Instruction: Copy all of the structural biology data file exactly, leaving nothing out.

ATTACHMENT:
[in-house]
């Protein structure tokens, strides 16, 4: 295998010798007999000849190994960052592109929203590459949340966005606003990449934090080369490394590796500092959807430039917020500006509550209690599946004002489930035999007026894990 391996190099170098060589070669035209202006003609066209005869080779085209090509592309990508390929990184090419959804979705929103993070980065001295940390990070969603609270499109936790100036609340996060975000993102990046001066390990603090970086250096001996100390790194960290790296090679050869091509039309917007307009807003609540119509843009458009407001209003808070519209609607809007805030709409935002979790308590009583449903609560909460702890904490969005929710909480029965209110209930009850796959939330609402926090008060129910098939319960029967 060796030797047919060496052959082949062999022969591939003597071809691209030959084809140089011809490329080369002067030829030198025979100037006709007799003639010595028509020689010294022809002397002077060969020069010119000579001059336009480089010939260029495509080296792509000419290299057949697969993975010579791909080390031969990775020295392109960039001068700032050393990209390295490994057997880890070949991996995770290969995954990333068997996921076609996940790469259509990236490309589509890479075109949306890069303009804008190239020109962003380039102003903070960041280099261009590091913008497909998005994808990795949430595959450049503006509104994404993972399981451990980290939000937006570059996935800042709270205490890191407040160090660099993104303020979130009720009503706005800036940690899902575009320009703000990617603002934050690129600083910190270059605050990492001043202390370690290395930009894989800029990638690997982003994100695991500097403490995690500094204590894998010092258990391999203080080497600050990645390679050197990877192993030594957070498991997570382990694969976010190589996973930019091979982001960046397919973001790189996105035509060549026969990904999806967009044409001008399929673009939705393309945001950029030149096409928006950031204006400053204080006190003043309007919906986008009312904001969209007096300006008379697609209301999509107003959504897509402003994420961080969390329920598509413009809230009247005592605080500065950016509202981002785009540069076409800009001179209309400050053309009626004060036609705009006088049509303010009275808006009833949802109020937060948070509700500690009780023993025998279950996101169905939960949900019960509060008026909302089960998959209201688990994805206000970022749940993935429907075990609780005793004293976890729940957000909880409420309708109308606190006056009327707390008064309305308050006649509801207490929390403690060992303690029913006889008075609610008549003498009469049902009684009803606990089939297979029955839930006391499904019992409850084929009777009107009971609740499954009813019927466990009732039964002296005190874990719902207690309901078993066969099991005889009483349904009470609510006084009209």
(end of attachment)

[in-house]
């Protein structure tokens, strides 16, 4: 295998010798007999000849190994960052592109929203590459949340966005606003990449934090080369490394590796500092959807430039917020500006509550209690599946004002489930035999007026894990 391996190099170098060589070669035209202006003609066209005869080779085209090509592309990508390929990184090419959804979705929103993070980065001295940390990070969603609270499109936790100036609340996060975000993102990046001066390990603090970086250096001996100390790194960290790296090679050869091509039309917007307009807003609540119509843009458009407001209003808070519209609607809007805030709409935002979790308590009583449903609560909460702890904490969005929710909480029965209110209930009850796959939330609402926090008060129910098939319960029967 060796030797047919060496052959082949062999022969591939003597071809691209030959084809140089011809490329080369002067030829030198025979100037006709007799003639010595028509020689010294022809002397002077060969020069010119000579001059336009480089010939260029495509080296792509000419290299057949697969993975010579791909080390031969990775020295392109960039001068700032050393990209390295490994057997880890070949991996995770290969995954990333068997996921076609996940790469259509990236490309589509890479075109949306890069303009804008190239020109962003380039102003903070960041280099261009590091913008497909998005994808990795949430595959450049503006509104994404993972399981451990980290939000937006570059996935800042709270205490890191407040160090660099993104303020979130009720009503706005800036940690899902575009320009703000990617603002934050690129600083910190270059605050990492001043202390370690290395930009894989800029990638690997982003994100695991500097403490995690500094204590894998010092258990391999203080080497600050990645390679050197990877192993030594957070498991997570382990694969976010190589996973930019091979982001960046397919973001790189996105035509060549026969990904999806967009044409001008399929673009939705393309945001950029030149096409928006950031204006400053204080006190003043309007919906986008009312904001969209007096300006008379697609209301999509107003959504897509402003994420961080969390329920598509413009809230009247005592605080500065950016509202981002785009540069076409800009001179209309400050053309009626004060036609705009006088049509303010009275808006009833949802109020937060948070509700500690009780023993025998279950996101169905939960949900019960509060008026909302089960998959209201688990994805206000970022749940993935429907075990609780005793004293976890729940957000909880409420309708109308606190006056009327707390008064309305308050006649509801207490929390403690060992303690029913006889008075609610008549003498009469049902009684009803606990089939297979029955839930006391499904019992409850084929009777009107009971609740499954009813019927466990009732039964002296005190874990719902207690309901078993066969099991005889009483349904009470609510006084009209």